It is quite a task to implement systemic cultural change in a multi-billion company, but that is precisely what Valerie Sieurin undertook when she accepted the role of SVP Global Head of Quality at Reckitt.
Based in Slough, Reckitt is one of the world leaders in developing hygiene, health and nutrition products. Its list of world famous brands is endless including; Air Wick, Calgon, Cillit Bang, Clearasil, Dettol, Durex, Enfamil, Finish, Gaviscon, Harpic, Lysol, Mortein, Mucinex, Nurofen, Nutramigen, Strepsils, Vanish, Veet, Woolite and more. The company has a 200-year legacy and currently generates revenues of more than £14 billion, from its operations in 60 countries, where it employs over 43,000 people.
Valerie Sieurin was tasked with embedding a new culture of Quality across Reckitt, leading a global team and building strong internal partnerships to ensure Quality standards are embedded throughout the product life cycle, from marketing to procurement to manufacturing, and distribution to sales.
“Every day we sell more than 20 million products across the world,” explains Valerie. “My role is to design and implement a Quality strategy to ensure we are providing everywhere and at every moment products that are safe , trusted and preferred by our consumers, ” she said.
Valerie, who has a master’s degree in food science and food processes from her native France, has previously worked for major companies such as Danone and Cadbury Schweppes. She has worked in a variety of roles at local, regional and global levels, as well as having lived in three different countries. She has undertaken global roles for close to 15 years, placing her in an ideal position to implement a Quality transformation within Reckitt.
“This gives me quite a wide view of organisations and different markets,” she says.
Valerie explains how the journey to the new culture was driven in parallel with a digital transformation in Quality which includes implementing a new AI system for planning and scheduling quality control testing in manufacturing, a new cloud solution for consumer relations, and most recently the launch of an enterprise Quality Management system. All of these transformation projects were made possible thanks to strategic partnerships such as with partners, SmartQC and Veeva Systems.
For Valerie however, digitalisation is not the end game per se, but a means to drive forward Reckitt’s purpose. “We see digital transformation as a way to achieve this relentless pursuit of a cleaner and healthier world,” she explains.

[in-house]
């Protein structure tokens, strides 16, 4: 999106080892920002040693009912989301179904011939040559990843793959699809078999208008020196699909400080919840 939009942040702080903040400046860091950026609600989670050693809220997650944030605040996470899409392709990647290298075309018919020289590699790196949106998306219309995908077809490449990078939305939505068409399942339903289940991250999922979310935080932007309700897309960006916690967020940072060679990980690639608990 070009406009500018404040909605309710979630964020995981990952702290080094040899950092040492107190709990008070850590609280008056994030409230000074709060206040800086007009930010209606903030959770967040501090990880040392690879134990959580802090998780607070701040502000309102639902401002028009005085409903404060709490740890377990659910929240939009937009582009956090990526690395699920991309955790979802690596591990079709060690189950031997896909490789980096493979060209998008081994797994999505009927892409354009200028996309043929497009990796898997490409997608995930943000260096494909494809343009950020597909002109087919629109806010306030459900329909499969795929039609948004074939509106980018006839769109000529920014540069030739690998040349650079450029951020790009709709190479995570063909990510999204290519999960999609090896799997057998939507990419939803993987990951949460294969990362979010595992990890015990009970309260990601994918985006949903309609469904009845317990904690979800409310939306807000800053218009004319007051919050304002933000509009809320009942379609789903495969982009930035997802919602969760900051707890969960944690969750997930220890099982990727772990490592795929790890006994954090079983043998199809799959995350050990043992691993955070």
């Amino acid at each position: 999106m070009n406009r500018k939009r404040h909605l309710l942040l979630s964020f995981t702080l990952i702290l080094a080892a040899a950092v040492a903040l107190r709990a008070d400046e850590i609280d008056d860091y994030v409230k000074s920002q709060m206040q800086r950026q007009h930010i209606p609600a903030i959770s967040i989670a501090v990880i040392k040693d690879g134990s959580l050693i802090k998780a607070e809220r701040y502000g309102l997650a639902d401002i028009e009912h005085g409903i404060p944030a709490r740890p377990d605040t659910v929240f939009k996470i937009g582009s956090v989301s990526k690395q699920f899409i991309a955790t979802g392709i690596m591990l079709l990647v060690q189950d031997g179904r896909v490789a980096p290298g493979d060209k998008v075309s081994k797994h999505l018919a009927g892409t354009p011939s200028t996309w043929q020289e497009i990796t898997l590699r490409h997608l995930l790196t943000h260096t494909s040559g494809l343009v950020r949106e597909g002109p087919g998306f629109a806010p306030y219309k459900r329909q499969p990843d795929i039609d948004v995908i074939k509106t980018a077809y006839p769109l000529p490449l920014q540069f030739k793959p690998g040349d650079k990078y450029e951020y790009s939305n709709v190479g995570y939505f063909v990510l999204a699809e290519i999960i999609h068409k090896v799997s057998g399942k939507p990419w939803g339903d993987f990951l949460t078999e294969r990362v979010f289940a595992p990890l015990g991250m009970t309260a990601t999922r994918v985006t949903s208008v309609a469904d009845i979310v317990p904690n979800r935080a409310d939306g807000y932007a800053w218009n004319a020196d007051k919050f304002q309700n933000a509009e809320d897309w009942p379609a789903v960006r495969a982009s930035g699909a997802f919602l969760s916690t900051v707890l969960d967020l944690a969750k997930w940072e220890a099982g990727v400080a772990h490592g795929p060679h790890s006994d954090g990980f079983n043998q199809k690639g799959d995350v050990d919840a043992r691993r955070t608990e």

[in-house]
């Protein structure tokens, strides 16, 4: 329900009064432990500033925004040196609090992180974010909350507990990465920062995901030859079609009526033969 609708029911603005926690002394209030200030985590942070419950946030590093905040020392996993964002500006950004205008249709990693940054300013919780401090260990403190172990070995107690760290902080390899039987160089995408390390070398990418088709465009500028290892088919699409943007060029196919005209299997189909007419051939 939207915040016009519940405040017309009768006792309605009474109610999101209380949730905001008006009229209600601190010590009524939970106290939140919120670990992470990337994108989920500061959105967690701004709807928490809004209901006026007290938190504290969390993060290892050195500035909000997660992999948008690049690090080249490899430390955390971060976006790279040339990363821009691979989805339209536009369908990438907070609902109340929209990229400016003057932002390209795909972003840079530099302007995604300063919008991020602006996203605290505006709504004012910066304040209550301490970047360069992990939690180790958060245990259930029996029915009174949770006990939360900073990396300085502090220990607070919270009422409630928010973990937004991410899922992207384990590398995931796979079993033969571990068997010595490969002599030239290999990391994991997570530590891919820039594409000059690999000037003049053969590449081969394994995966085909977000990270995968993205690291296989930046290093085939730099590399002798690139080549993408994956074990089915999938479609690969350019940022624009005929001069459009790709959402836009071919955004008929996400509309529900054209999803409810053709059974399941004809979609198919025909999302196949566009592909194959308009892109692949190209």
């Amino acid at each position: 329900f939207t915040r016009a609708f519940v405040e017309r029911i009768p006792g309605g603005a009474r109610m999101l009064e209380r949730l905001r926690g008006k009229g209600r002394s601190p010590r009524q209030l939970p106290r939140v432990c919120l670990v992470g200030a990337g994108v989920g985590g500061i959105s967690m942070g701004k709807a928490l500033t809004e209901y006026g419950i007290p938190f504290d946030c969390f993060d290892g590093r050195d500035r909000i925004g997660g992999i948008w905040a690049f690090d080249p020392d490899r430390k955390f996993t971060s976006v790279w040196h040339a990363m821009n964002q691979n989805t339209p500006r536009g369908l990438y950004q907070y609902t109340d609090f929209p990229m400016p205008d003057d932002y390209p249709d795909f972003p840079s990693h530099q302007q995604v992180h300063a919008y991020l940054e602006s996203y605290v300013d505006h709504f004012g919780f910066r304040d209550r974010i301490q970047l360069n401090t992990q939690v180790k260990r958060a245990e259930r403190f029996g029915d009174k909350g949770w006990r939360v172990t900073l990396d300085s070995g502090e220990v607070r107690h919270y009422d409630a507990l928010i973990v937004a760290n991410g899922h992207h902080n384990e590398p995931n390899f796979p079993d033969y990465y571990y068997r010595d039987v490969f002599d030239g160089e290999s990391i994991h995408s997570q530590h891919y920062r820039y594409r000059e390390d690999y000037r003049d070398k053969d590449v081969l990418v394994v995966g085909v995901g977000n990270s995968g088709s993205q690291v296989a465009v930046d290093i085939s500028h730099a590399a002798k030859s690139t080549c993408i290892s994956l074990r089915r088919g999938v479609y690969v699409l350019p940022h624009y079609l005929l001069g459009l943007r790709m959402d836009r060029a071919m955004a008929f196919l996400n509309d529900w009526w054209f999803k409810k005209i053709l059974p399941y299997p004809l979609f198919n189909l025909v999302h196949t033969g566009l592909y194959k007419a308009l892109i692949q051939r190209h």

Initially Valerie with her team identified those areas where Reckitt could improve its performance in pursuance of its overriding goals, the technology that could help them accomplish this, and the partners that could help drive this technology transformation. “As a Quality professional, you are always looking at what you can improve and combine with the strengths which you want to maintain. Continuous improvement is part of the DNA of the Quality leader.” she explains. “But, with my team, we did not want small incremental improvement, with the new technologies available we had the ambition to leapfrog.
“We focused on two areas. The first was consumer relations to move from answering complaints to driving advocacy and win consumer preference. The second was eliminating repeated failures. Our vision was to make the organisation more predictive in order to avoid such errors, and to support this cultural transformation through technology.”
To enable this transformation, Valerie and her team have built a very strong partnership with the Reckitt IT department. In order to transform its consumer relations, Reckitt worked closely with its project partners to design a cloud-based system to enable them to connect everywhere with consumers, using all media from emails to social media.
“Now our consumers can contact us from any place and at any time,” she explains. “We can bring insights to the business to improve our products and service and delight our consumers, which ultimately will drive consumer advocacy and increase love for our brands”.
The second cultural transformation concerned Reckitt’s Quality processes and systems. The aim was to connect all the company’s Quality processes to increase efficiency and, as a consequence, revenue. Valerie believes that Quality transformations can directly impact a company’s business success: reduce time to market and improve first time right as two examples.
Previously Reckitt had Quality systems which were not connected with other systems within the organisation and therefore inefficient. This is why Valerie and her team decided to partner with Veeva Systems to develop a solution using the latter’s Quality management platform QualityOne, which Reckitt is now implementing. “This will enable us to connect all of our Quality management processes and be more efficient,” she explains.